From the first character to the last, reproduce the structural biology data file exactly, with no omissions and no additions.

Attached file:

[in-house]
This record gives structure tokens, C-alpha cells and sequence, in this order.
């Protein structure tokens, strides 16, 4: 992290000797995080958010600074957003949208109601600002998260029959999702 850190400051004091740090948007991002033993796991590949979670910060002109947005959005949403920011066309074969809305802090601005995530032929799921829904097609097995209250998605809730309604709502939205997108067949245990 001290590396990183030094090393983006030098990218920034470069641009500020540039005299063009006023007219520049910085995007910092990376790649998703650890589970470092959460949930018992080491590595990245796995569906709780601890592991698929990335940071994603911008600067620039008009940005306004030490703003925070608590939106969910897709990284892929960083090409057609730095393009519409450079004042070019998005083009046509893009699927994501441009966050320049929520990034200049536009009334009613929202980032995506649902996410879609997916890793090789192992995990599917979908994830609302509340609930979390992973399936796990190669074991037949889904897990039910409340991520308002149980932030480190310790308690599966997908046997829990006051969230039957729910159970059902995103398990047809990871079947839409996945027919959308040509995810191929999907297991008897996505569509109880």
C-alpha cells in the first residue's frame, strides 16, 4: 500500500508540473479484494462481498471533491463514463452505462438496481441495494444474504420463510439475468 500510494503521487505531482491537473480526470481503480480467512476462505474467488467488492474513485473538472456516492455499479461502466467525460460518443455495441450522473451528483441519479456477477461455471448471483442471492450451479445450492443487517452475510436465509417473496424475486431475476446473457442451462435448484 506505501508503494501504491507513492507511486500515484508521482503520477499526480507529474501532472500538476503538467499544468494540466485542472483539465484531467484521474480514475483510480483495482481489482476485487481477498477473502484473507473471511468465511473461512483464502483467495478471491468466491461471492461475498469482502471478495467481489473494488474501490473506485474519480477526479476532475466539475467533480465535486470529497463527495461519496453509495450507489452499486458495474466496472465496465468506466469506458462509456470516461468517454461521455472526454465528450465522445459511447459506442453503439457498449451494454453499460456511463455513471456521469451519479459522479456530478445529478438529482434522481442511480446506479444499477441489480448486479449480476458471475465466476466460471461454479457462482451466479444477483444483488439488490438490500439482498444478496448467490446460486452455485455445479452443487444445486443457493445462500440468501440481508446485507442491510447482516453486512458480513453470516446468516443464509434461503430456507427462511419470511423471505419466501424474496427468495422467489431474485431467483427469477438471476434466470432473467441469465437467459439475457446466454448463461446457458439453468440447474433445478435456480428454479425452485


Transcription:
[in-house]
This record gives structure tokens, C-alpha cells and sequence, in this order.
């Protein structure tokens, strides 16, 4: 992290000797995080958010600074957003949208109601600002998260029959999702 850190400051004091740090948007991002033993796991590949979670910060002109947005959005949403920011066309074969809305802090601005995530032929799921829904097609097995209250998605809730309604709502939205997108067949245990 001290590396990183030094090393983006030098990218920034470069641009500020540039005299063009006023007219520049910085995007910092990376790649998703650890589970470092959460949930018992080491590595990245796995569906709780601890592991698929990335940071994603911008600067620039008009940005306004030490703003925070608590939106969910897709990284892929960083090409057609730095393009519409450079004042070019998005083009046509893009699927994501441009966050320049929520990034200049536009009334009613929202980032995506649902996410879609997916890793090789192992995990599917979908994830609302509340609930979390992973399936796990190669074991037949889904897990039910409340991520308002149980932030480190310790308690599966997908046997829990006051969230039957729910159970059902995103398990047809990871079947839409996945027919959308040509995810191929999907297991008897996505569509109880």
C-alpha cells in the first residue's frame, strides 16, 4: 500500500508540473479484494462481498471533491463514463452505462438496481441495494444474504420463510439475468 500510494503521487505531482491537473480526470481503480480467512476462505474467488467488492474513485473538472456516492455499479461502466467525460460518443455495441450522473451528483441519479456477477461455471448471483442471492450451479445450492443487517452475510436465509417473496424475486431475476446473457442451462435448484 506505501508503494501504491507513492507511486500515484508521482503520477499526480507529474501532472500538476503538467499544468494540466485542472483539465484531467484521474480514475483510480483495482481489482476485487481477498477473502484473507473471511468465511473461512483464502483467495478471491468466491461471492461475498469482502471478495467481489473494488474501490473506485474519480477526479476532475466539475467533480465535486470529497463527495461519496453509495450507489452499486458495474466496472465496465468506466469506458462509456470516461468517454461521455472526454465528450465522445459511447459506442453503439457498449451494454453499460456511463455513471456521469451519479459522479456530478445529478438529482434522481442511480446506479444499477441489480448486479449480476458471475465466476466460471461454479457462482451466479444477483444483488439488490438490500439482498444478496448467490446460486452455485455445479452443487444445486443457493445462500440468501440481508446485507442491510447482516453486512458480513453470516446468516443464509434461503430456507427462511419470511423471505419466501424474496427468495422467489431474485431467483427469477438471476434466470432473467441469465437467459439475457446466454448463461446457458439453468440447474433445478435456480428454479425452485